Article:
Satyanarayana Rao, J.
1. The only point that was argued in the Courts below was that the Registrar of Co-operative Societies had no power to sell the properties in pursuance of the mortgage decree without an order of transfer of the decree from the Civil Court which passed the decree. The language of Section 57-A of the Cooperative Societies Act is clear and so far as I am able to see, there does not seem to be any necessity for a transfer of the decree. The section says:
The Registrar or any person subordinate to him empowered by the Registrar in this behalf may, subject to such rules as may be prescribed by the Provincial Government and without prejudice to any other mode of recovery provided by or under this Act, recover-(a) any amount due under a decree or order of a Civil Court, a decision or an award of the Registrar....
A decree was obtained by the Co-operative Society and under this section, the Registrar is entitled to execute the decree by bringing the property to sale. Mr. Sivaramakrishna Aiyar, the learned advocate for the appellant, wanted to raise also a further question that under the Co-operative Societies Act and the rules framed, thereunder it is obligatory on the part of the Registrar, before the property is sold, to give notice of the sale not only to persons who are parties to the suit but also to others interested in the property, such as his clients. The point, though raised in the counter, has not been pursued either in the trial Court or in the appellate Court and I do not think it will be proper to allow the learned advocate to raise this question, even if there be such a requirement under the Co-operative Societies Act.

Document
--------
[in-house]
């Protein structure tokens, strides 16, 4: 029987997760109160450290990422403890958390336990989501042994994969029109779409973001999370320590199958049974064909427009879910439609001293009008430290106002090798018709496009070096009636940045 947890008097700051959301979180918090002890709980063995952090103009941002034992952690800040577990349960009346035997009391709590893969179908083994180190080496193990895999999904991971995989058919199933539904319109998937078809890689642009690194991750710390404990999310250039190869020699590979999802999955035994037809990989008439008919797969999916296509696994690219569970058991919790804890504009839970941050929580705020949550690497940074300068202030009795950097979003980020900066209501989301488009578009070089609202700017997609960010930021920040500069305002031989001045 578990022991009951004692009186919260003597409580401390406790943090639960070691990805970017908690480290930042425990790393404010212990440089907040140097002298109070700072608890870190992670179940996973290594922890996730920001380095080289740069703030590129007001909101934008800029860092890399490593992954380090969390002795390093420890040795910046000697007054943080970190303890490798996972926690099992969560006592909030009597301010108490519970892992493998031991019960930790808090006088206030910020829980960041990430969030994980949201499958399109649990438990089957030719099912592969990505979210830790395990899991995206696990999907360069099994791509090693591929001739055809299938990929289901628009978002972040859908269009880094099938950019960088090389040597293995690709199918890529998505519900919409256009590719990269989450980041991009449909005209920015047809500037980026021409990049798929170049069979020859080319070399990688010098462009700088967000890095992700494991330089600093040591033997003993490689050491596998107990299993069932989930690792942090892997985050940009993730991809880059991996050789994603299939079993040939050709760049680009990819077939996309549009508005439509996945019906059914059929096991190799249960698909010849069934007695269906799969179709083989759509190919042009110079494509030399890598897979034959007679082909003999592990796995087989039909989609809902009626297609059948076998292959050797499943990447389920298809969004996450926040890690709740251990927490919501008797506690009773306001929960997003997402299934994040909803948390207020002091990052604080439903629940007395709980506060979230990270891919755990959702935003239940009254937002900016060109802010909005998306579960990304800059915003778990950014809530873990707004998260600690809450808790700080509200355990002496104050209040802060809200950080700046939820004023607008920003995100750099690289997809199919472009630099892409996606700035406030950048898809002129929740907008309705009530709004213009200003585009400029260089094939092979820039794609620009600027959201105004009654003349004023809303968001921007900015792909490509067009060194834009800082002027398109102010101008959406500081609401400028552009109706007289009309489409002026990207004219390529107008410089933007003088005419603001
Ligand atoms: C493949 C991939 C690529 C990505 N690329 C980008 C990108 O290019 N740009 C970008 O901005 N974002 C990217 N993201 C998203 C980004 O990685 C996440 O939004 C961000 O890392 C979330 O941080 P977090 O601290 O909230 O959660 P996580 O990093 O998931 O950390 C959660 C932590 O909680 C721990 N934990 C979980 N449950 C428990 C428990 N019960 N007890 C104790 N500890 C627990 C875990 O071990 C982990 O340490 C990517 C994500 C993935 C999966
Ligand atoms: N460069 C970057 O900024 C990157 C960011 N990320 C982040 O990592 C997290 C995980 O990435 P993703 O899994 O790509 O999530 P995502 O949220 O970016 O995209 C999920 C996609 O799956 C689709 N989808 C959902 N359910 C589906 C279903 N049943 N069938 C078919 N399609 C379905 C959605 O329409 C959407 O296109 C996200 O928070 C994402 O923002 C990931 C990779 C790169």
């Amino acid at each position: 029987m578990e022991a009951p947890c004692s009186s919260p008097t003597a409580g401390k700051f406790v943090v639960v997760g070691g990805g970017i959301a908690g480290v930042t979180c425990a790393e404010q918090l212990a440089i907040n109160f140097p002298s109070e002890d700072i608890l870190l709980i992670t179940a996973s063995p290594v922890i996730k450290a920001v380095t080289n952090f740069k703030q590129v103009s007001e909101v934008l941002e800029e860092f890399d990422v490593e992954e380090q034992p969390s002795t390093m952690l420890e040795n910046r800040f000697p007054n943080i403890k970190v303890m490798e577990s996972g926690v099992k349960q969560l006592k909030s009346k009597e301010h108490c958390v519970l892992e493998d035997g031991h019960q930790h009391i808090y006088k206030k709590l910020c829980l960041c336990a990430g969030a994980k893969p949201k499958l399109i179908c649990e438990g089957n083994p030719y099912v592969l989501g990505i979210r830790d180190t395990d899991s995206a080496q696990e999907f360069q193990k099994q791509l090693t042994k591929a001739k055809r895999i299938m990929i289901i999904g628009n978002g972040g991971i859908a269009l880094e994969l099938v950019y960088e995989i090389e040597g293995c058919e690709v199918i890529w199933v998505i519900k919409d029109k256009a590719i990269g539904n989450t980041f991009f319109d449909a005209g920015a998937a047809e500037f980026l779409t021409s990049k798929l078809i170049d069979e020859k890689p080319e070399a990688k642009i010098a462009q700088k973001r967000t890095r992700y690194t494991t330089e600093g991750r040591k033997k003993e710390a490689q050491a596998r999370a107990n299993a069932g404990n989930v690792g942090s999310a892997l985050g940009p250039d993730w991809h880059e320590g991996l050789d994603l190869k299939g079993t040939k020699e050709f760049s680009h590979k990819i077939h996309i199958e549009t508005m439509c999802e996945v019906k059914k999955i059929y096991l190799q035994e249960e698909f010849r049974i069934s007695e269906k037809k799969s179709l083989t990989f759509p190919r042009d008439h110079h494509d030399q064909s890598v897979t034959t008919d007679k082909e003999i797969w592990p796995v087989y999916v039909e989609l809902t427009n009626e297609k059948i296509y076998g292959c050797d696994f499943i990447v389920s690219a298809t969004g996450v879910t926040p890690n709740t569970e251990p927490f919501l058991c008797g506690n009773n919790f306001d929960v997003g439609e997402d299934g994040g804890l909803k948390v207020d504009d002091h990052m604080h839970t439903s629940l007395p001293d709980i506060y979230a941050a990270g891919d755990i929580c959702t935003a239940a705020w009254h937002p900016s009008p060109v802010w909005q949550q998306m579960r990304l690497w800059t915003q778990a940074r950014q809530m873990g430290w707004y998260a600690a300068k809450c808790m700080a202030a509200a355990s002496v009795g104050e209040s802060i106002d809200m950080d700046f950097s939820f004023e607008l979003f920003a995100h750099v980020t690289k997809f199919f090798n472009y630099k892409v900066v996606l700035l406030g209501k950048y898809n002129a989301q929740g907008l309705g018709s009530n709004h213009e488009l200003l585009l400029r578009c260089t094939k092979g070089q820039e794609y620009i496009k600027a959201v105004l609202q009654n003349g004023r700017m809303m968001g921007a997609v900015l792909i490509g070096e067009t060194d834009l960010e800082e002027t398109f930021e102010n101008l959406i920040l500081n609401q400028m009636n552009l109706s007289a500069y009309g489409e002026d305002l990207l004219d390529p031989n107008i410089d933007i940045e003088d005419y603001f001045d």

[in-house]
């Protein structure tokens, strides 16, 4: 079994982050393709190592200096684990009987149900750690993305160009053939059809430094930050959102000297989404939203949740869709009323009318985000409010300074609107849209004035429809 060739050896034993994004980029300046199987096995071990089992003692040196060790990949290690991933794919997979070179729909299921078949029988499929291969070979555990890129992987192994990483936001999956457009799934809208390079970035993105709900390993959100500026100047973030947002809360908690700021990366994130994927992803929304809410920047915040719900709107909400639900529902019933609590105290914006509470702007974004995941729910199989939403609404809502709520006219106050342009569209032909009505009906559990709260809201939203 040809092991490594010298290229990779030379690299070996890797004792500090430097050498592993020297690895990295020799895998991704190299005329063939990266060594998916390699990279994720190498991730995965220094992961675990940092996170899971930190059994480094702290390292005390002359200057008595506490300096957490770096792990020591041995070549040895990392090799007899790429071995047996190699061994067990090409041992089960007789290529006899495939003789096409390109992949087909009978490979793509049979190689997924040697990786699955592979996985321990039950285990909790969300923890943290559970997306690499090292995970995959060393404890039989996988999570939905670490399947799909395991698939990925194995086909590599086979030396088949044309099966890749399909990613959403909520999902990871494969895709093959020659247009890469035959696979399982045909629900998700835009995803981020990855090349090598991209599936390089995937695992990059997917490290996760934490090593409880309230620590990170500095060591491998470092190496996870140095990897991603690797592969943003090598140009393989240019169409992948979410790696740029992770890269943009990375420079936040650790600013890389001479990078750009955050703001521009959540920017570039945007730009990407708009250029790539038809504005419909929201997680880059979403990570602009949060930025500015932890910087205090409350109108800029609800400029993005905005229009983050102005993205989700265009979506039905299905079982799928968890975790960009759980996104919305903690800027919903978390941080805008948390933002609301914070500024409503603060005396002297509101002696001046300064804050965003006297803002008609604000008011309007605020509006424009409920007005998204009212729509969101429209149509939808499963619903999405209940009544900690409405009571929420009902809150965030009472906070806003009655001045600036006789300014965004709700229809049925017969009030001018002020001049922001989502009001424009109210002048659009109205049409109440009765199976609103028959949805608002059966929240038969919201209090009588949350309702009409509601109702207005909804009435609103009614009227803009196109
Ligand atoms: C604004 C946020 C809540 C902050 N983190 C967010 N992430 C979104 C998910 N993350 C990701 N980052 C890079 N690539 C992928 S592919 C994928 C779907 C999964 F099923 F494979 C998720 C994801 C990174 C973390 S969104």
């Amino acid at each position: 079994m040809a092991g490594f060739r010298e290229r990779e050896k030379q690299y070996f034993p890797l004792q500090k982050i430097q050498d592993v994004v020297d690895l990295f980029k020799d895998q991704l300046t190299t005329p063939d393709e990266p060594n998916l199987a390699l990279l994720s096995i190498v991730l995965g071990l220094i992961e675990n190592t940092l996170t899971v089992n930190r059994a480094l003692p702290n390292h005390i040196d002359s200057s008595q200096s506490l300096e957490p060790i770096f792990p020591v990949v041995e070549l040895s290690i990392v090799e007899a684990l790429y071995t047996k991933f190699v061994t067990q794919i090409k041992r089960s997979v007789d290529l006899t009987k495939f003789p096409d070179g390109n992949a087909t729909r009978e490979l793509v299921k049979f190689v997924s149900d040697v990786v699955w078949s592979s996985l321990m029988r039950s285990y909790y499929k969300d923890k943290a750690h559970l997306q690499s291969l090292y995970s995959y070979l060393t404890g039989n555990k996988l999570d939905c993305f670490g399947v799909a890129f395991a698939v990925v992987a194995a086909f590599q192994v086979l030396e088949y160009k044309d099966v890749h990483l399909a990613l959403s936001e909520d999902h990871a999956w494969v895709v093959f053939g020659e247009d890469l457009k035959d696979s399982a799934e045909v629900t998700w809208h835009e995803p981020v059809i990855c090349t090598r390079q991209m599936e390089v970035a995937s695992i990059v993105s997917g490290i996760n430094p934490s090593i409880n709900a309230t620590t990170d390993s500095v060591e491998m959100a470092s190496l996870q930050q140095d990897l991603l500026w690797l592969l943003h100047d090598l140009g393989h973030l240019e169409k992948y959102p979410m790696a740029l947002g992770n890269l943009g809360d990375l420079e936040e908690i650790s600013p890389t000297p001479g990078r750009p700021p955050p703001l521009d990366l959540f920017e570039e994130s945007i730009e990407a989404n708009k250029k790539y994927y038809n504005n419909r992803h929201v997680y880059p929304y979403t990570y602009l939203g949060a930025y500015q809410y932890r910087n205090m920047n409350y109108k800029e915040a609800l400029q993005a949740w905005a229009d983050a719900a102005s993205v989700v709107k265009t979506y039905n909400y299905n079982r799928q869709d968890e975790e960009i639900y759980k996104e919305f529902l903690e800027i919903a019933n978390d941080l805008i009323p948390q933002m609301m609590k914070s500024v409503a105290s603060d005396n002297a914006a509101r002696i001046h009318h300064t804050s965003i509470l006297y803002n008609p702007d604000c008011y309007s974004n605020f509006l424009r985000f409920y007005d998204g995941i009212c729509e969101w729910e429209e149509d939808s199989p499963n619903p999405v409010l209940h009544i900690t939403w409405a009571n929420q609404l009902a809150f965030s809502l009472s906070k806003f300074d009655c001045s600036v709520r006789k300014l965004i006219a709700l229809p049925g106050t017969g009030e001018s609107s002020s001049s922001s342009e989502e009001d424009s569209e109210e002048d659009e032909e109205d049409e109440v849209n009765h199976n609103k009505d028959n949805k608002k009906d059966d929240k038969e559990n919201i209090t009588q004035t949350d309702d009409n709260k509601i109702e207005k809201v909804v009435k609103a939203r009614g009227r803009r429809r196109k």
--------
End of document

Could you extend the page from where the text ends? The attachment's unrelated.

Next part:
2. The result is the appeal fails and is dismissed with costs.
3. Time for vacating the property and delivering possession one month from this date. (Leave to appeal is refused.)